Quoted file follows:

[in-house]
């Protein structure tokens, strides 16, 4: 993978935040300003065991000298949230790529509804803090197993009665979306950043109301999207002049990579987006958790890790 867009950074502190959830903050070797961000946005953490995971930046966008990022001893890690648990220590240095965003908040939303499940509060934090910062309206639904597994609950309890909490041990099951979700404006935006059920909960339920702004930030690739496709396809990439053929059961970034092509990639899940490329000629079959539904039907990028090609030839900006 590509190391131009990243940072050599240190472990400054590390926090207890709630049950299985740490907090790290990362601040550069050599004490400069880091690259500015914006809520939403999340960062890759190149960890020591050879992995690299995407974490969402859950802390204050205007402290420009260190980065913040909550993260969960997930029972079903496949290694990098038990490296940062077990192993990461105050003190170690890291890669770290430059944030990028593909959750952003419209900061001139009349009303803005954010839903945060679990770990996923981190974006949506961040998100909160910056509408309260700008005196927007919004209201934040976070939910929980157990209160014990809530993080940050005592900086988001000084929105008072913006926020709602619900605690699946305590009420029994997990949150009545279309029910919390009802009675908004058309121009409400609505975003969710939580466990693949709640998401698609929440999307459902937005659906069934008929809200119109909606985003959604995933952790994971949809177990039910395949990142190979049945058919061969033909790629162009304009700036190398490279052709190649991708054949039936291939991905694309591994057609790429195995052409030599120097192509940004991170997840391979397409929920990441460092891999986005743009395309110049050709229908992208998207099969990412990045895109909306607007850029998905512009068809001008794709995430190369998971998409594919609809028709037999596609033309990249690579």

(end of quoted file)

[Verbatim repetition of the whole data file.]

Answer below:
[in-house]
């Protein structure tokens, strides 16, 4: 993978935040300003065991000298949230790529509804803090197993009665979306950043109301999207002049990579987006958790890790 867009950074502190959830903050070797961000946005953490995971930046966008990022001893890690648990220590240095965003908040939303499940509060934090910062309206639904597994609950309890909490041990099951979700404006935006059920909960339920702004930030690739496709396809990439053929059961970034092509990639899940490329000629079959539904039907990028090609030839900006 590509190391131009990243940072050599240190472990400054590390926090207890709630049950299985740490907090790290990362601040550069050599004490400069880091690259500015914006809520939403999340960062890759190149960890020591050879992995690299995407974490969402859950802390204050205007402290420009260190980065913040909550993260969960997930029972079903496949290694990098038990490296940062077990192993990461105050003190170690890291890669770290430059944030990028593909959750952003419209900061001139009349009303803005954010839903945060679990770990996923981190974006949506961040998100909160910056509408309260700008005196927007919004209201934040976070939910929980157990209160014990809530993080940050005592900086988001000084929105008072913006926020709602619900605690699946305590009420029994997990949150009545279309029910919390009802009675908004058309121009409400609505975003969710939580466990693949709640998401698609929440999307459902937005659906069934008929809200119109909606985003959604995933952790994971949809177990039910395949990142190979049945058919061969033909790629162009304009700036190398490279052709190649991708054949039936291939991905694309591994057609790429195995052409030599120097192509940004991170997840391979397409929920990441460092891999986005743009395309110049050709229908992208998207099969990412990045895109909306607007850029998905512009068809001008794709995430190369998971998409594919609809028709037999596609033309990249690579």